A convicted strangler, studying the paranormal in his jail cell, learns to make himself invisible. As an invisible man, he escapes from prison to stalk and strangle the five women who ...
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A convicted strangler, studying the paranormal in his jail cell, learns to make himself invisible. As an invisible man, he escapes from prison to stalk and strangle the five women who testified against him at his trial. Robert Foxworth plays the police lieutenant assigned to protect them, and to catch the invisible strangler.Written by
Brian C. Madsen <firstname.lastname@example.org>
The DVD version released as "Astral Factor" is a rather different movie from the DVD released as "The Invisible Strangler." The killer is not only seen throughout in "Astral," but talks frequently (as opposed to never in "Invisible Strangler," where he is also invisible after the first scene up until the end) Most of the scenes he is in, including the opening where he first becomes invisible, is completely reshot with a different cast, features different music (as does much else of the movie), has different action, and often strikes a different tone. "Astral Factor" also fills in many missing plot points from "Invisible Strangler" with the inclusion of material edited out from the other version, which are usually easy to spot by grease pencil marks on what is obviously a work print. The running time is about ten minutes longer for "Astral," despite the fact that the opening scene, in its completely different version, runs about that much shorter than the one in "Invisible." See more »
This movie is kind of like the more famous 70's cult horror film "Psychic Killer" in that it deals with a prisoner who develops psychic powers which he uses to escape and take revenge on his enemies. But while in that movie the convict was an innocent man taking well-deserved revenge, the psychic killer here is a grade-A lunatic out to finish the job. In an interesting back-story he is revealed to be the disturbed illegitimate son of a famous actress/sex symbol who kept him isolated from her social circle to avoid scandal, and ended up being strangled by him. (This might have been inspired by the real-life Hollywood murder of B-movie actress Susan Cabot in the 1960's, allegedly by her troubled, illegitimate dwarf son). It's never really made clear whether his psychic "powers" actually involve astral projection(thus the alternate title "The Astral Factor") or if he is simply able to appear invisible somehow (thus "The Invisible Strangler"). The inept cops are powerless to stop him regardless, even when he is obviously in non-"astral" form and has rendered himself decidedly visible by putting on a scuba suit.
What really makes this movie though is the all-star cast(or, as some wag might say, the "all has-been and never-would-be cast"). The lead detective is played by Robert Foxworth, who appeared most memorably in the ridiculous 70's mutant bear/environmental horror flick "Prophecy". German actress Elke Sommers appears as a "special guest star" (as opposed to the other actors who were apparently "regulars"). She plays a sexy former "Miss Galaxy" who the cops try to protect while she lounges around her mansion in skimpy bikinis. Sue "Lolita" Lyon has a five minute role as an early victim without uttering a word of dialogue (which is probably for the best as acting was never her strong suit). Mariana Hill ("Mrs. Fredo Corleone" in "The Godfather Part II") appears also, in accordance with an apparent law that she had to appear in every low-budget exploitation/horror movie made in the 70's and early 80's. The best though is Stefanie "Hart to Hart" Powers, who is VERY sexy as Foxworth's bimbo girlfriend "Candy". She routinely refers to herself in the third person, and buys herself an expensive fur coat on HIS birthday (which he doesn't object to since she's obviously wearing absolutely nothing underneath it). Some will probably tune in for Powers' "nude scene" (if you don't blink you might get to see the top part of her bare butt), but frankly her whole performance is downright wood-inducing (even if, like me, you don't usually go for the whole Marilyn Monroesque dumb bimbo thing). So what, if her entire character is completely superfluous. . .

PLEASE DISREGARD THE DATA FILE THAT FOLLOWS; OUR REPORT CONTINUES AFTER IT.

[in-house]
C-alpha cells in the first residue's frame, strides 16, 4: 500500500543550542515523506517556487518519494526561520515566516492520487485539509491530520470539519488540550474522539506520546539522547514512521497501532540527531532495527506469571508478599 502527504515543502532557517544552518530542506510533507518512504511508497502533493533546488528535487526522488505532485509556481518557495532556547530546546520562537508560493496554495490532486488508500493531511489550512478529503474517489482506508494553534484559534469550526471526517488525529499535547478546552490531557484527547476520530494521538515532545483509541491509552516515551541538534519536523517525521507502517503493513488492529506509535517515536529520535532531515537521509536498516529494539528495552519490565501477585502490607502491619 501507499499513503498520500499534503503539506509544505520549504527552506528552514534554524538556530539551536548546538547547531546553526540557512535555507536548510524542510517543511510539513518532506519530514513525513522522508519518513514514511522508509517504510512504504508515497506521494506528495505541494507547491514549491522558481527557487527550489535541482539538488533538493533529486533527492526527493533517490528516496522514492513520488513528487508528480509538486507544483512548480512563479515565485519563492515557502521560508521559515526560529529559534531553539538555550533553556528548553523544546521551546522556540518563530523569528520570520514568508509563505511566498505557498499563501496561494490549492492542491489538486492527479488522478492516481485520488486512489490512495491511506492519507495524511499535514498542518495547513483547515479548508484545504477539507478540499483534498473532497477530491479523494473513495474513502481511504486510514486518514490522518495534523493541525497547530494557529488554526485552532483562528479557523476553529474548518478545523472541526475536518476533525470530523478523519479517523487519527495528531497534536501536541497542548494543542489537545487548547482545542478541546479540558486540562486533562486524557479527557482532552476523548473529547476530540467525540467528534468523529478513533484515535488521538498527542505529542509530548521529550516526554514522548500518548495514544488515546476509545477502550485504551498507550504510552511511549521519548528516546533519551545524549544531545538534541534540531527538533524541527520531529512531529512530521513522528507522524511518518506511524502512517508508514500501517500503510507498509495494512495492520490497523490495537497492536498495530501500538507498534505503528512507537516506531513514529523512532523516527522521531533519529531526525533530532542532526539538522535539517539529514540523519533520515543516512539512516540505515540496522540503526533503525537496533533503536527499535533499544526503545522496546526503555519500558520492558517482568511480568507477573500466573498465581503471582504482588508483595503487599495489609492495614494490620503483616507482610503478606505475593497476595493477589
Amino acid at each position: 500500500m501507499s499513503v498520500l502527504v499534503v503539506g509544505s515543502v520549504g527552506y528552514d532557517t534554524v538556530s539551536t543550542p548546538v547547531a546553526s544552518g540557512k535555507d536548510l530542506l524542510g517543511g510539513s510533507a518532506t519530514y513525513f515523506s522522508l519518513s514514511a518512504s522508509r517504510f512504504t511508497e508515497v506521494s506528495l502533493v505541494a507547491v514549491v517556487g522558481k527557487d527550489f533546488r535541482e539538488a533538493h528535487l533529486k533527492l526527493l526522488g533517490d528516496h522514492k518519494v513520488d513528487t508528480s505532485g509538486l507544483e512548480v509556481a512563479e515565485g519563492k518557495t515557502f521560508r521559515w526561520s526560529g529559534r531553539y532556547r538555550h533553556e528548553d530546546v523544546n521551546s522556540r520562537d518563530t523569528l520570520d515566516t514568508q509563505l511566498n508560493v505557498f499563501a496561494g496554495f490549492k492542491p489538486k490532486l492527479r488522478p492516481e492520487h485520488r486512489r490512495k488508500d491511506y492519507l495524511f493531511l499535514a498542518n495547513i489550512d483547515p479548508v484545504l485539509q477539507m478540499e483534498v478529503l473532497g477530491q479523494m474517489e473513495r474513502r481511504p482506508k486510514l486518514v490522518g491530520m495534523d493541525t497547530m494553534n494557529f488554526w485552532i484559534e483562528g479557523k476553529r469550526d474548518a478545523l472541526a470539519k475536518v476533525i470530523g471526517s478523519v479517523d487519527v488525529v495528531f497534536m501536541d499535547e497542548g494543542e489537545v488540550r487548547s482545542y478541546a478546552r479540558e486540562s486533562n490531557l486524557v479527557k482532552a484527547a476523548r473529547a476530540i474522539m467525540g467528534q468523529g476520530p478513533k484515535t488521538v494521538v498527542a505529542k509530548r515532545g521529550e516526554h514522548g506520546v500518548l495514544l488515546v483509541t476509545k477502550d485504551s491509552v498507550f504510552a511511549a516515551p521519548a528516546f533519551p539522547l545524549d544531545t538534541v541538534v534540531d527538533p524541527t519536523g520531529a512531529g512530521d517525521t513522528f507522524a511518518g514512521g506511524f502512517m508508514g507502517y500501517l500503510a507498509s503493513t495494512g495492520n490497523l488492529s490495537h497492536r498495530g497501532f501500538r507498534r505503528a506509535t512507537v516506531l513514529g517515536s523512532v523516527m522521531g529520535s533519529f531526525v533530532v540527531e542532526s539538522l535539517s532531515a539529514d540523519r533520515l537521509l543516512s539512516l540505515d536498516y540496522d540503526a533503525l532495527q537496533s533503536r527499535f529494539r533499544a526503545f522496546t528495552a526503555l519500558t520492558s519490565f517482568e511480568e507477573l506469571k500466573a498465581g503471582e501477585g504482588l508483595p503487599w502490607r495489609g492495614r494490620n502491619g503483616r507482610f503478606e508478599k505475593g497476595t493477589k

This actually seems kind of like a 70's TV movie or series episode--it would not have been out of place as an episode of "Kolchack, the Night Stalker" actually. But since I like "Kolchack" and 70's TV movies I found it pretty satisfying overall if, admittedly, not all that great.
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